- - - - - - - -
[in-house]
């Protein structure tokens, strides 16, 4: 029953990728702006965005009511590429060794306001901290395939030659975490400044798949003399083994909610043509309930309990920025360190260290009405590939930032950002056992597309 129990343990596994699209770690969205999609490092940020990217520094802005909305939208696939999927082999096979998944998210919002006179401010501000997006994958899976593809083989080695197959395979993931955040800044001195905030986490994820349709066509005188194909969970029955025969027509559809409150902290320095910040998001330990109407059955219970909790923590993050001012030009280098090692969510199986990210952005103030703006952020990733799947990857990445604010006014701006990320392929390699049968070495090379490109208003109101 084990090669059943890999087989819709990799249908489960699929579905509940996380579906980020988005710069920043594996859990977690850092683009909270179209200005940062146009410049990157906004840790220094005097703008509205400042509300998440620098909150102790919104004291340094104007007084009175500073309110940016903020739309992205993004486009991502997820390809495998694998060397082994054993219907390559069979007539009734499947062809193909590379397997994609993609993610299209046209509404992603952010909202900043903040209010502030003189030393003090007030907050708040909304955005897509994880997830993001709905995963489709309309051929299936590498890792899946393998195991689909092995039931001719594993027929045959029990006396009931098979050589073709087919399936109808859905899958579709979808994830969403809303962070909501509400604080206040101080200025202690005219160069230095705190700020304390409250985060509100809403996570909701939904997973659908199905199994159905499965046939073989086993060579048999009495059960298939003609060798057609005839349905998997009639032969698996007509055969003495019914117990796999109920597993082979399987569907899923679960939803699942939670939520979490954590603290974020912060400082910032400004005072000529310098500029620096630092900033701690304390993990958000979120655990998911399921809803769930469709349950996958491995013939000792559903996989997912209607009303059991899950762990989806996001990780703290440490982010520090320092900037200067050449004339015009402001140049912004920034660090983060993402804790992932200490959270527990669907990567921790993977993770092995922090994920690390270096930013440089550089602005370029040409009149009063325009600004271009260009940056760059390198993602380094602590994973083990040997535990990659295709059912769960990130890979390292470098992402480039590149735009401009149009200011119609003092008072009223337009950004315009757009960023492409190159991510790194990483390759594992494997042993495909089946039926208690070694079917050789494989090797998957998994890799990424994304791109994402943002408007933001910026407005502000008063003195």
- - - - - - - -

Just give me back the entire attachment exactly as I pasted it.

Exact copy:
[in-house]
């Protein structure tokens, strides 16, 4: 029953990728702006965005009511590429060794306001901290395939030659975490400044798949003399083994909610043509309930309990920025360190260290009405590939930032950002056992597309 129990343990596994699209770690969205999609490092940020990217520094802005909305939208696939999927082999096979998944998210919002006179401010501000997006994958899976593809083989080695197959395979993931955040800044001195905030986490994820349709066509005188194909969970029955025969027509559809409150902290320095910040998001330990109407059955219970909790923590993050001012030009280098090692969510199986990210952005103030703006952020990733799947990857990445604010006014701006990320392929390699049968070495090379490109208003109101 084990090669059943890999087989819709990799249908489960699929579905509940996380579906980020988005710069920043594996859990977690850092683009909270179209200005940062146009410049990157906004840790220094005097703008509205400042509300998440620098909150102790919104004291340094104007007084009175500073309110940016903020739309992205993004486009991502997820390809495998694998060397082994054993219907390559069979007539009734499947062809193909590379397997994609993609993610299209046209509404992603952010909202900043903040209010502030003189030393003090007030907050708040909304955005897509994880997830993001709905995963489709309309051929299936590498890792899946393998195991689909092995039931001719594993027929045959029990006396009931098979050589073709087919399936109808859905899958579709979808994830969403809303962070909501509400604080206040101080200025202690005219160069230095705190700020304390409250985060509100809403996570909701939904997973659908199905199994159905499965046939073989086993060579048999009495059960298939003609060798057609005839349905998997009639032969698996007509055969003495019914117990796999109920597993082979399987569907899923679960939803699942939670939520979490954590603290974020912060400082910032400004005072000529310098500029620096630092900033701690304390993990958000979120655990998911399921809803769930469709349950996958491995013939000792559903996989997912209607009303059991899950762990989806996001990780703290440490982010520090320092900037200067050449004339015009402001140049912004920034660090983060993402804790992932200490959270527990669907990567921790993977993770092995922090994920690390270096930013440089550089602005370029040409009149009063325009600004271009260009940056760059390198993602380094602590994973083990040997535990990659295709059912769960990130890979390292470098992402480039590149735009401009149009200011119609003092008072009223337009950004315009757009960023492409190159991510790194990483390759594992494997042993495909089946039926208690070694079917050789494989090797998957998994890799990424994304791109994402943002408007933001910026407005502000008063003195």